On December 7 in the U.S., the Discovery Channel is scheduled to air a documentary that will literally see a man being eaten by a snake. Why you ask? Well evidently it’s for ratings, but more on that later. You see, Eaten Alive, a Discovery special will see Paul Rosolie, a naturalist/wildlife filmmaker sacrifice himself to a gigantic anaconda. He will go head first into the belly of the beast and he’s inviting viewers to go along for the ride, except that some viewers aren’t really feeling it.
Over 25,000 people (and counting) have already signed an online petition urging Discovery not to air the program but the channel has been tight lipped about it. Nevertheless the publicity has already started a frenzy around the program, which could result in a pretty big viewership for Discovery, which is great. But, probably not so much for the snake.
Discovery and Rosolie have urged that no harm has come to the snake but that doesn’t mean it’s alright. Digesting a full-grown human being is probably not what an anaconda should be doing, even more so with Rosolie decked out in a snake-proof suit kitted with cameras to record the ordeal. PETA’s naturally up in arms and so are animal rights activists but chances are Eaten Alive will be aired anyway.
The fact that the once highly-regarded educational channel has resorted to tactics straight out of a horror movie is mind-boggling. Certainly there’s more shock factor than science factor involved with Eaten Alive but it’s just another part of a worrying trend that Discovery seems to be adopting these days.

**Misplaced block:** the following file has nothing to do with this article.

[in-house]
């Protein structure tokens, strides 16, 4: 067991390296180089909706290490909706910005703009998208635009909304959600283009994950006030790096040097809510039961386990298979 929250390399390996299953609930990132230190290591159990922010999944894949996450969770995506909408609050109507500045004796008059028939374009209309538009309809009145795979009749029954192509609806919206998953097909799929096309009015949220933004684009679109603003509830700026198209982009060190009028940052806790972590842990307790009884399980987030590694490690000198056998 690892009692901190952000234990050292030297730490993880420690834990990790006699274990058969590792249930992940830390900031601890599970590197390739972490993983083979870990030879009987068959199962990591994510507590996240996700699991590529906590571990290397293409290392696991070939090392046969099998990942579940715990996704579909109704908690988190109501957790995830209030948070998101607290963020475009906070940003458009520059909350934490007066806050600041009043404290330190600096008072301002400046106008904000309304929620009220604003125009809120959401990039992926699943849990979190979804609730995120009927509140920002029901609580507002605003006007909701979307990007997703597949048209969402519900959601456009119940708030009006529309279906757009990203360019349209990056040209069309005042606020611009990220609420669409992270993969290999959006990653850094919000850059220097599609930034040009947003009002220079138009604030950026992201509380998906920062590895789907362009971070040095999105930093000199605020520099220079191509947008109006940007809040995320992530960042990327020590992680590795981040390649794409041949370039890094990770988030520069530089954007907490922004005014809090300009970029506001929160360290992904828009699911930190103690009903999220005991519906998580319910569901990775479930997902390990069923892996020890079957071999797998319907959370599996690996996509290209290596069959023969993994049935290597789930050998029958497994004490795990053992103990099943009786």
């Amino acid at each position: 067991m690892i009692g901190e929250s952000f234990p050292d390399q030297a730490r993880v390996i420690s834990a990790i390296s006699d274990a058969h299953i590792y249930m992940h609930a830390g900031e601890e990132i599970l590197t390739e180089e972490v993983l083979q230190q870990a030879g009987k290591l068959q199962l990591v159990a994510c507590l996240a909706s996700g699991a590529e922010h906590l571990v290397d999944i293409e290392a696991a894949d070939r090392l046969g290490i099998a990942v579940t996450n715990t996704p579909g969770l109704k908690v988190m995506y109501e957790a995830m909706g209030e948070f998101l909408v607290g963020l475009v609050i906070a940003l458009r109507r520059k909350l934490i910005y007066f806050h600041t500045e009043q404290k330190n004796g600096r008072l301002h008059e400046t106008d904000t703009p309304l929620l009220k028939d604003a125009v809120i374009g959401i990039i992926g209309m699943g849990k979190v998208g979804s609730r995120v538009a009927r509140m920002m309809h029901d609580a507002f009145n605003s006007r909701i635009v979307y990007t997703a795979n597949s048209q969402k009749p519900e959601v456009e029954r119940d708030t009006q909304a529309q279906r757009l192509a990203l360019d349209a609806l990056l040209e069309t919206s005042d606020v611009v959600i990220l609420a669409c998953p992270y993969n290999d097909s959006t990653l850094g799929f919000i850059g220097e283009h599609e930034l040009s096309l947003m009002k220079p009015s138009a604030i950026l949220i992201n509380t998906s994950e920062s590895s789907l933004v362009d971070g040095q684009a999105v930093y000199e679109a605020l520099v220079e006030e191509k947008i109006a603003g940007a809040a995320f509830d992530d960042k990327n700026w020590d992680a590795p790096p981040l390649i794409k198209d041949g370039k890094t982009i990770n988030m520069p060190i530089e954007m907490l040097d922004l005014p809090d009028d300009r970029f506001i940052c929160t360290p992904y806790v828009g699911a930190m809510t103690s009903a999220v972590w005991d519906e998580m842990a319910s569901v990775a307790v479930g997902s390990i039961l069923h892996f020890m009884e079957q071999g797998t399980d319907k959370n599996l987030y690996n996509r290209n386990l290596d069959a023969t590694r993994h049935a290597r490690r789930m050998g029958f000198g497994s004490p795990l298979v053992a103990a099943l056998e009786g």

In the past couple of years we’ve seen a man walk a tightrope blindfolded over a city, and we’ve seen a number of mockumentaries (staged documentaries) on giant sharks and mermaids aired over the channel. In terms of education, there’s very little that goes on with these shows but it would seem Discovery is set to continue with them anyway because shows like these do garner the ratings.
It would likely be the same case for Eaten Alive. Yes, we’re puzzled at the idea and some of us are even a little pissed off by this stunt passing itself off as a documentary. Undoubtedly, Eaten Alive will teach us very little about anacondas but all of that won’t matter because most of us are going to tune in anyway. Do we really need to see a guy eaten by a snake? The answer is no, but hey, if they’re going to show it, the viewers will definitely be tuning it. And that’s just the nature of the beast that is television.